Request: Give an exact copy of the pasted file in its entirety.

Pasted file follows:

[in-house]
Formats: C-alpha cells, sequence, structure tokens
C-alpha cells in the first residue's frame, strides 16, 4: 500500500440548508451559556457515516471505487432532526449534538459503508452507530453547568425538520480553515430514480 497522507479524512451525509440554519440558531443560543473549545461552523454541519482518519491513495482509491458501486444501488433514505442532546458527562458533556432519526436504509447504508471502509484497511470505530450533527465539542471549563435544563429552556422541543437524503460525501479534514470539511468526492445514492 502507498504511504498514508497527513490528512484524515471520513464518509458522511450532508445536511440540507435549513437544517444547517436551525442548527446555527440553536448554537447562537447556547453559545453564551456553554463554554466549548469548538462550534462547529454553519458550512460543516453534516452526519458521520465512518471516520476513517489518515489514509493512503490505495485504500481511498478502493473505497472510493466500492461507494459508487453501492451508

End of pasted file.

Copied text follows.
[in-house]
Formats: C-alpha cells, sequence, structure tokens
C-alpha cells in the first residue's frame, strides 16, 4: 500500500440548508451559556457515516471505487432532526449534538459503508452507530453547568425538520480553515430514480 497522507479524512451525509440554519440558531443560543473549545461552523454541519482518519491513495482509491458501486444501488433514505442532546458527562458533556432519526436504509447504508471502509484497511470505530450533527465539542471549563435544563429552556422541543437524503460525501479534514470539511468526492445514492 502507498504511504498514508497527513490528512484524515471520513464518509458522511450532508445536511440540507435549513437544517444547517436551525442548527446555527440553536448554537447562537447556547453559545453564551456553554463554554466549548469548538462550534462547529454553519458550512460543516453534516452526519458521520465512518471516520476513517489518515489514509493512503490505495485504500481511498478502493473505497472510493466500492461507494459508487453501492451508